As you travel across New York and America, you will find the influences of the Caribbean and Central America and South America in bookstores and bodegas, in films and fashion, in reggae and salsa and merengue. You will hear the sounds, you will eat the foods, you will smell the smells, you will watch baseball and cheer on so many major league players from Latin America.
My point is that whether we are from North America, Central America, South America or the Caribbean, we are all Americans, and we are of the Americas. We may speak different languages and have some different customs. We have different historical experiences. But we share this home, this hemisphere, and a future that will be what we decide to make it."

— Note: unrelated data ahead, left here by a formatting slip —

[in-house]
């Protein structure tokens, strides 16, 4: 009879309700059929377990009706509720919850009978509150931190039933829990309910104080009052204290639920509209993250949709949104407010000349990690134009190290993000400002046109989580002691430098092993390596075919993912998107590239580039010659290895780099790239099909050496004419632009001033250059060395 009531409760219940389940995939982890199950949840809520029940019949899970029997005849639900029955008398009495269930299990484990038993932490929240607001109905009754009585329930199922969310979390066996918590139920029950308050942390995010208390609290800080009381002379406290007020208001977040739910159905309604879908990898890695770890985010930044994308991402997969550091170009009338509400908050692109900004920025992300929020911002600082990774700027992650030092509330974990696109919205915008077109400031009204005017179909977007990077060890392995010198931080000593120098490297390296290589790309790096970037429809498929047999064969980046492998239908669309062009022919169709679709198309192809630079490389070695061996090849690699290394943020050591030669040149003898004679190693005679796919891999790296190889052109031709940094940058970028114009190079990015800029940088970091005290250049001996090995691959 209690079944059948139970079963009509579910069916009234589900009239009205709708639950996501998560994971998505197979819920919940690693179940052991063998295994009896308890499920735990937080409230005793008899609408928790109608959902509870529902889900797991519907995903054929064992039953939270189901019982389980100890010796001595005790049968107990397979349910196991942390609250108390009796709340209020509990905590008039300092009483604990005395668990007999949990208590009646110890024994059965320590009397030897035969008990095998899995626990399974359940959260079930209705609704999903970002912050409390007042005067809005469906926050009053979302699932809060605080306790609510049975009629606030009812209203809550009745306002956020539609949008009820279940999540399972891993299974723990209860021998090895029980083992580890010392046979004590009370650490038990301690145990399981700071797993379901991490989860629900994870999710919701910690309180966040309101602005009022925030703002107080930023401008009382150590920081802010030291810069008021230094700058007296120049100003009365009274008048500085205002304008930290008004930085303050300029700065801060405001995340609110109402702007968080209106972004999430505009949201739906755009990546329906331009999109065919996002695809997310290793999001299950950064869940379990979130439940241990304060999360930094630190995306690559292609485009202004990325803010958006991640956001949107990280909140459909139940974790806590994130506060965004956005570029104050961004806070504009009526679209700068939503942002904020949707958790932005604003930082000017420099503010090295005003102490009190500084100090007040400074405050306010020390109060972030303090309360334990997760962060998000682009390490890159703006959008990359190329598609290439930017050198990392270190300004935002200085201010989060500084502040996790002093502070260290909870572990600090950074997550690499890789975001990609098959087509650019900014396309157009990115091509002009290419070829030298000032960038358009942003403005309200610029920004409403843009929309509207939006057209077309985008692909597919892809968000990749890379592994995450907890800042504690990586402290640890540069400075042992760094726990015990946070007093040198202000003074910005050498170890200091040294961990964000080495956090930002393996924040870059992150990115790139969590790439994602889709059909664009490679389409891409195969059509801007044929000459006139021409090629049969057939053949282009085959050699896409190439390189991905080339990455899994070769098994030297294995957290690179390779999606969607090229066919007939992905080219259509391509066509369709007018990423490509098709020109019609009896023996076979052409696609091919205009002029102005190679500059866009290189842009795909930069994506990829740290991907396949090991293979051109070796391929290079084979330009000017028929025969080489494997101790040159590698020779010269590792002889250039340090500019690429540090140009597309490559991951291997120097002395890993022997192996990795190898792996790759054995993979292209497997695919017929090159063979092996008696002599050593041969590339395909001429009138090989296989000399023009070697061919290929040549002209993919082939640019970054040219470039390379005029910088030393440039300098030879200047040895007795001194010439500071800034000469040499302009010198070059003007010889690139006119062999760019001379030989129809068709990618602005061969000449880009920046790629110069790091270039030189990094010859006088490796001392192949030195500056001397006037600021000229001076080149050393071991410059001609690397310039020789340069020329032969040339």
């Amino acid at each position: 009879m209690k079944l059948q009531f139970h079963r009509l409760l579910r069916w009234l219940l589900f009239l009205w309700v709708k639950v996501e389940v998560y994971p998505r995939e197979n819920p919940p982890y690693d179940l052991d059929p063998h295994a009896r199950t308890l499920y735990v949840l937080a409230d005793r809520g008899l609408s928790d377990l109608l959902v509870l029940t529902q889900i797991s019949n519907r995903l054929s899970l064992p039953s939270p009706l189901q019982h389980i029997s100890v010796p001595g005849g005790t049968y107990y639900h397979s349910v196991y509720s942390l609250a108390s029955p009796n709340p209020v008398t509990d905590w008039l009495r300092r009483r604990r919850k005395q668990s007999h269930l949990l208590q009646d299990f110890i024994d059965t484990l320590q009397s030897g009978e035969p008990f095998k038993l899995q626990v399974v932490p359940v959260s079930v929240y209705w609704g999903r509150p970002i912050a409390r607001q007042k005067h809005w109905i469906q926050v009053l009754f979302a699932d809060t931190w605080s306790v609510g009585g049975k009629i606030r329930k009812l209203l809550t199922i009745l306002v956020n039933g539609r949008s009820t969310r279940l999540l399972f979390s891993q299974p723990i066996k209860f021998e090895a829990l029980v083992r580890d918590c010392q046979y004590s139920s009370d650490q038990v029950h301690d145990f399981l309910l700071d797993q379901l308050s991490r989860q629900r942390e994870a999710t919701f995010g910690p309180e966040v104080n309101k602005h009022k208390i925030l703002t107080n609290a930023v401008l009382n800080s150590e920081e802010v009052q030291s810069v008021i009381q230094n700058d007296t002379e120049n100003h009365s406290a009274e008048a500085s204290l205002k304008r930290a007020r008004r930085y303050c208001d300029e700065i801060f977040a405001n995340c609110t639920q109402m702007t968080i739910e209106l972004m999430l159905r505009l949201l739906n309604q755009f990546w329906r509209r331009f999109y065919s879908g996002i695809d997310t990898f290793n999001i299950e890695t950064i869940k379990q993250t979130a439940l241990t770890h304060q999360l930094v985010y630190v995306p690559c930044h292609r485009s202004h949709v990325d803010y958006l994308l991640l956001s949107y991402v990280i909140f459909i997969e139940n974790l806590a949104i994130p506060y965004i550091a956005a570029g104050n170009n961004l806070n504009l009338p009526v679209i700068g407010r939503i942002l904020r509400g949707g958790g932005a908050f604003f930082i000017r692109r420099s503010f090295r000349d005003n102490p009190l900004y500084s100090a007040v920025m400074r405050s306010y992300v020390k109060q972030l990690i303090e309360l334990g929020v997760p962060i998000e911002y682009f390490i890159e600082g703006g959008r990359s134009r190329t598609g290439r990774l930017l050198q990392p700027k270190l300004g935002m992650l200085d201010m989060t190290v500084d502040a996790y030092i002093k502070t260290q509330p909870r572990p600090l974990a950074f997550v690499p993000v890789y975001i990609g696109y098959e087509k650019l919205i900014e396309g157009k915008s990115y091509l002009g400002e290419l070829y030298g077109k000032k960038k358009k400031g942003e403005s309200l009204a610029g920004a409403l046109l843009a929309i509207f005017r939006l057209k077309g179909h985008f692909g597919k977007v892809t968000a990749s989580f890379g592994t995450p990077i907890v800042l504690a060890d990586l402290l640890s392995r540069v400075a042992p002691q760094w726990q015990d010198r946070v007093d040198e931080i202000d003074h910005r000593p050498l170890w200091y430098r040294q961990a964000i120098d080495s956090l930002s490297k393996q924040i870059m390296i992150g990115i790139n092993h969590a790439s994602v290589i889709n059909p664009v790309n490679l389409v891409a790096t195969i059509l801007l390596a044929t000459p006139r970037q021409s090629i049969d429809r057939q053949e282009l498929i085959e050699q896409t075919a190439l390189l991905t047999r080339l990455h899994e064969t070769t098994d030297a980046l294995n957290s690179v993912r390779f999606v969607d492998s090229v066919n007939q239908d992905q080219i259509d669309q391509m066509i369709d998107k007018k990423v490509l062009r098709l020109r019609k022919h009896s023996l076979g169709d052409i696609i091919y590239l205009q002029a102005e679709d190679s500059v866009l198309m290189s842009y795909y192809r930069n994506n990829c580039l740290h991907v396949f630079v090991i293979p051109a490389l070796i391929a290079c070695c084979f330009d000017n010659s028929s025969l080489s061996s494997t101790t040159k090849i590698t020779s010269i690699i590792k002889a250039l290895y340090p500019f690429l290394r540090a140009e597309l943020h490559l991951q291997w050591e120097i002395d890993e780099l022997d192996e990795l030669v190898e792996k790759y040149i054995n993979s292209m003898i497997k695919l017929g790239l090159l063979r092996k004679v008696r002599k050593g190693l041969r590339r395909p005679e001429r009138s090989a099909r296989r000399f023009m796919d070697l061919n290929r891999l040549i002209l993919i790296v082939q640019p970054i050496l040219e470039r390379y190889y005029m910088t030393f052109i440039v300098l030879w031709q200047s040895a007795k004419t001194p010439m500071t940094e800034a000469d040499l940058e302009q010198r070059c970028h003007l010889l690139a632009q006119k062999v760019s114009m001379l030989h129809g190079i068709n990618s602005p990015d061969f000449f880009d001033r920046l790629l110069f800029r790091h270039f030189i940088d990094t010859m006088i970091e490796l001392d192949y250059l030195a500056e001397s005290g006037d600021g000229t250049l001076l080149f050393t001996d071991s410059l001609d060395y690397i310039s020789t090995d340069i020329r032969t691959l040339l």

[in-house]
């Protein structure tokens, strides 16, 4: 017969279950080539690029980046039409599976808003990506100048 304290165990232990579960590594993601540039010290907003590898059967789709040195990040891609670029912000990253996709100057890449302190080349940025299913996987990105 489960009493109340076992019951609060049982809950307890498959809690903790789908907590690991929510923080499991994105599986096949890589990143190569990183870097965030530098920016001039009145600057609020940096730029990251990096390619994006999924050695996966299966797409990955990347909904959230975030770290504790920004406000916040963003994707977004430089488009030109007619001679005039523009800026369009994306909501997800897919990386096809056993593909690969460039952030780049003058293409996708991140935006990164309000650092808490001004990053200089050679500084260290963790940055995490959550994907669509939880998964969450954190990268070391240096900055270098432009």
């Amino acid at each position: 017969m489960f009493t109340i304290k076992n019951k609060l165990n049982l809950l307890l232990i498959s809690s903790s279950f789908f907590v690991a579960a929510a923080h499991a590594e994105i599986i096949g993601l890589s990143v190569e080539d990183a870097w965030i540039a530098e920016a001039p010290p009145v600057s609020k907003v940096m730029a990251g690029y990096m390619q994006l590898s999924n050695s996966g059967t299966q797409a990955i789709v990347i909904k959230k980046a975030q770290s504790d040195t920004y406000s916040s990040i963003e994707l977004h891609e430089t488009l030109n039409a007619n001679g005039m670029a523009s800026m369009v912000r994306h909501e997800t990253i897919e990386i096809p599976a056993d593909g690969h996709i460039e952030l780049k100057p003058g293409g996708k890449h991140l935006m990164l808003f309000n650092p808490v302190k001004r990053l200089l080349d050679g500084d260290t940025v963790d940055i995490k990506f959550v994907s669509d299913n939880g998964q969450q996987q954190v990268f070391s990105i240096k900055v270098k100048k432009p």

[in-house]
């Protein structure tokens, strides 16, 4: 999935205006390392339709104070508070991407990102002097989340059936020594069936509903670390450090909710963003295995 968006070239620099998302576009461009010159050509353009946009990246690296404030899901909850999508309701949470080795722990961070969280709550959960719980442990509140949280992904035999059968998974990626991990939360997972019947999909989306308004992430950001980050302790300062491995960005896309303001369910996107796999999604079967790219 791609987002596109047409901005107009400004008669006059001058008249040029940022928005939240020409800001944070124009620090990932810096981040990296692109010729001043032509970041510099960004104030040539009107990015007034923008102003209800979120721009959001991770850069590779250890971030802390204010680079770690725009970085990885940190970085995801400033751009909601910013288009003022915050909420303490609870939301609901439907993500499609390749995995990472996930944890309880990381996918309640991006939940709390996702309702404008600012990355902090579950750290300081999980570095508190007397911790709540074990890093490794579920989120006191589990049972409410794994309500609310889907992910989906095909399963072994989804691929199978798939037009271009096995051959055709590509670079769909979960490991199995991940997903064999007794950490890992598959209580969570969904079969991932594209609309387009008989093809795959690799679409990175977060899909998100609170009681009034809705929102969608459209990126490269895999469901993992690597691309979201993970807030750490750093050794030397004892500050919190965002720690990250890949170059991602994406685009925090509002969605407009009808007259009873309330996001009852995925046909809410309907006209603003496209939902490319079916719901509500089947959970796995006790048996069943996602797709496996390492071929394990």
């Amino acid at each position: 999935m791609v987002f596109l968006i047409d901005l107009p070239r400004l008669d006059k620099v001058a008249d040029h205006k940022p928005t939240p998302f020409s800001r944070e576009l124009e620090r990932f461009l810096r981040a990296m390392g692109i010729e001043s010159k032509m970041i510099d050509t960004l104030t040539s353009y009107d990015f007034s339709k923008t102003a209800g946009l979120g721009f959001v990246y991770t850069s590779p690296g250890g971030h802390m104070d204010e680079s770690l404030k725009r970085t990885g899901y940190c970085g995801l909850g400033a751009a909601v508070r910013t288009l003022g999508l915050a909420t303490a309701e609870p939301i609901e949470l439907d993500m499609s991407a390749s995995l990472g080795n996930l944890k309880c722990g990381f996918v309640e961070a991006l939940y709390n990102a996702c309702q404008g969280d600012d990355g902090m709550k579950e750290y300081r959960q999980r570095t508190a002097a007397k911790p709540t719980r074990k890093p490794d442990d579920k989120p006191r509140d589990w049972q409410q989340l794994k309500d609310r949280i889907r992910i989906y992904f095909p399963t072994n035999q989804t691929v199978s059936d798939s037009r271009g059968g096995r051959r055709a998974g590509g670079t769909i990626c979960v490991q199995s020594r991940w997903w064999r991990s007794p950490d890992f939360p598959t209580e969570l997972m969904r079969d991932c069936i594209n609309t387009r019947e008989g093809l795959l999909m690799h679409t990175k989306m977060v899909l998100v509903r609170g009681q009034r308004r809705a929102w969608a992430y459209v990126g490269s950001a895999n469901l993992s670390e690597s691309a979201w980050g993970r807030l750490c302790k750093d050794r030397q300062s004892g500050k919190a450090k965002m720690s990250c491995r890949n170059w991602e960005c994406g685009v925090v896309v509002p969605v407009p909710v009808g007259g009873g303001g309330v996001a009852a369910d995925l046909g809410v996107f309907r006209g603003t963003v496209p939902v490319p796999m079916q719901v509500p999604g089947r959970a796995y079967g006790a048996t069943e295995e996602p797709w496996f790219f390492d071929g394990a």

Mrs. Clinton also discussed the economic and development disparity in the Western Hemisphere, where G20 developed nations had made commitments to assist those nations that would benefit from a variety of assistance, which would propel these developing countries toward some measures of financial growth and educational advancement.
"Our hemisphere produces bountiful harvests. This is a very fruitful region of the world. But in places of extreme poverty where people subsist on less than one dollar a day, hunger stalks them. The consequences of hunger show up in homes, workplaces, and schools. We have seen the effects of malnourished people too weak to work, chronically hungry children struggling to learn. So food security is not only a source of suffering. It is a direct threat to economic growth and global stability.